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Nation in brief

What's this? Video games may be good for your brain?

By Compiled from Times wires
© St. Petersburg Times
published May 29, 2003

All those hours spent playing video games may not be wasted time after all: A new study suggests action-packed video games like Grand Theft Auto III and Counter-Strike might sharpen your mind.

Researchers at the University of Rochester found young adults who regularly played video games full of high-speed car chases and blazing gunbattles showed better visual skills than those who did not. In a second experiment, researchers found that people who do not normally play video games but were trained to play them developed enhanced visual perception.

Exactly why video games have this effect is not clear. The researchers said more study is needed, but they said the findings suggest video games could be used to help visually impaired patients see better or to train soldiers for combat.

The study, involving one group of 16 men and one of 17 men, was published in today's issue of the journal Nature and was led by Daphne Bavelier, an associate professor of brain and cognitive sciences.

84 remain as national spelling bee finishes today

WASHINGTON - One by one they strolled to the microphone, all 251 youngsters in the 76th Scripps Howard National Spelling Bee. Each got a word in the one-and-done mistake format; 175 got them right.

The rest drew a single clang of the bell, signifying it was time to be escorted to a comfort room of snacks and consolation.

By noon, survivors got a group test of 25 words, which cut the field to 84.

The pressure might well rise today, with national coverage of the final round planned by ESPN, the cable sports network. All spellers win some cash depending upon performance. The winner gets $12,000 and other prizes.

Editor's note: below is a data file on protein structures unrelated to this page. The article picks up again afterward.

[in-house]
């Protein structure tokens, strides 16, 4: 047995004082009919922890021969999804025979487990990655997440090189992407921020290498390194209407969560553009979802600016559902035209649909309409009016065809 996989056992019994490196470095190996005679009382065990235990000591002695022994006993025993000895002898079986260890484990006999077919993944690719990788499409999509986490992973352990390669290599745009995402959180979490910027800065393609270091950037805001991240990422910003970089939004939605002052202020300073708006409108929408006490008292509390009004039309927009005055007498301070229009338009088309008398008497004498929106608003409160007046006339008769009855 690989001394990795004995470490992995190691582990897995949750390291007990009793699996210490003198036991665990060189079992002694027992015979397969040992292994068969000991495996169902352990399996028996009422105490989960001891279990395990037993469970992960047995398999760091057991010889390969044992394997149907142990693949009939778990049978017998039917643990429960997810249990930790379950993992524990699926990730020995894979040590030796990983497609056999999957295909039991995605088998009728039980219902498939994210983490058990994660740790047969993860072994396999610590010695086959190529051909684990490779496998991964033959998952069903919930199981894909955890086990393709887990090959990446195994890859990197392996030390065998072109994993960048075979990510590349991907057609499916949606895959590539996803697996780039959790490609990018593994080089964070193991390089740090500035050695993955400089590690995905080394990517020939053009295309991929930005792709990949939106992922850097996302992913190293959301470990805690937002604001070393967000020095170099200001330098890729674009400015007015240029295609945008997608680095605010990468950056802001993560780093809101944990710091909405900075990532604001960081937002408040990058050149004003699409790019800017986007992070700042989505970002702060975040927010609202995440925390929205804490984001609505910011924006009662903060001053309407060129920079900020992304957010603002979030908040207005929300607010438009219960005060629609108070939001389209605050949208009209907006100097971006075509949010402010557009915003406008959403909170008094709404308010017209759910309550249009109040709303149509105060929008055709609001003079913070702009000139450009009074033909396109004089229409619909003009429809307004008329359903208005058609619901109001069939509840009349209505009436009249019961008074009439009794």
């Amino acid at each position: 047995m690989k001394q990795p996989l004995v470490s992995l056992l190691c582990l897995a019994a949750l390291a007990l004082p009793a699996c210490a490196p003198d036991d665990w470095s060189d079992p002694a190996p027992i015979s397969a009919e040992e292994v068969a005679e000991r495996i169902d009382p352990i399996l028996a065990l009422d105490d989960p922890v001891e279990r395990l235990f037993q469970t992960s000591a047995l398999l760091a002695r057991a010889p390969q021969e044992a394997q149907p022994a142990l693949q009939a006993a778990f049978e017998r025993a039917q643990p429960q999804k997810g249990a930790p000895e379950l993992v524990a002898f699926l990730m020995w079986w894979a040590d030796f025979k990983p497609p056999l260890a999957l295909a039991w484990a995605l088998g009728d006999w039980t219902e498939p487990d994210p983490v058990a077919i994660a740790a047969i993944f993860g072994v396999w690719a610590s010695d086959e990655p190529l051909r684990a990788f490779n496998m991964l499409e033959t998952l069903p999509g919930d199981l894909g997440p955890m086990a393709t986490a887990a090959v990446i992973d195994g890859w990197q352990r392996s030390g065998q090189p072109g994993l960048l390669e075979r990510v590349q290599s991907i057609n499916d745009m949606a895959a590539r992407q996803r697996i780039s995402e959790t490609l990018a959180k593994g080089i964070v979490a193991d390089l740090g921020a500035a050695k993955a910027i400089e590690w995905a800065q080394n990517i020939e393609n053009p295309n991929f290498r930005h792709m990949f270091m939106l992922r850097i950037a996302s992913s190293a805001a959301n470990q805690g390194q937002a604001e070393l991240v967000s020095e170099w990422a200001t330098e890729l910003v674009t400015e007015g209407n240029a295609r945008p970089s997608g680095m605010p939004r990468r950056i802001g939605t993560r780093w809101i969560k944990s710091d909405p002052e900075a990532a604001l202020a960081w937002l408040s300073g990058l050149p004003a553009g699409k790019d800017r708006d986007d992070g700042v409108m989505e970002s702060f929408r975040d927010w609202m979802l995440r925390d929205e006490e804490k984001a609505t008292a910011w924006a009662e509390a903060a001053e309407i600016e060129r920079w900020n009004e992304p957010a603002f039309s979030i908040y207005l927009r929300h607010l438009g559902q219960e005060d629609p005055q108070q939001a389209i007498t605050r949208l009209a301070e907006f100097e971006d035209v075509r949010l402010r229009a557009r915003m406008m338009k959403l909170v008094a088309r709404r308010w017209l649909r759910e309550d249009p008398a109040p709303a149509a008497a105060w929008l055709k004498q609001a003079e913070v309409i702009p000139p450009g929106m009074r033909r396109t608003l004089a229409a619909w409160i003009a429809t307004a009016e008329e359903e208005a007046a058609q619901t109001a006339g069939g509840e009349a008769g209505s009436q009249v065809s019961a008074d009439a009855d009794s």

Nation's new seat-belt effort targets Hispanics

PHILADELPHIA - Law enforcement officers taking part in a nationwide campaign to get drivers to wear their seat belts are setting up checkpoints aimed at Hispanics and handing out tickets, a tactic the ACLU says smacks of racial profiling.

Federal officials defend the checkpoints, saying Hispanics are less likely to buckle up because wearing seat belts is often not the law or custom in their countries of origin.

"Click It or Ticket" campaigns aimed at the general population began nationwide last week and run through Sunday.

Suspended reporter from New York Times resigns

NEW YORK - Pulitzer Prize-winning reporter Rick Bragg resigned from the New York Times Wednesday after the newspaper suspended him over a story that carried his byline but was reported largely by a freelancer.

Bragg, a St. Petersburg Times reporter from 1989 to 1993, had blamed his suspension on what he called a "torturous atmosphere" at the newspaper since the May 1 resignation of a reporter who wrote fraudulent articles.

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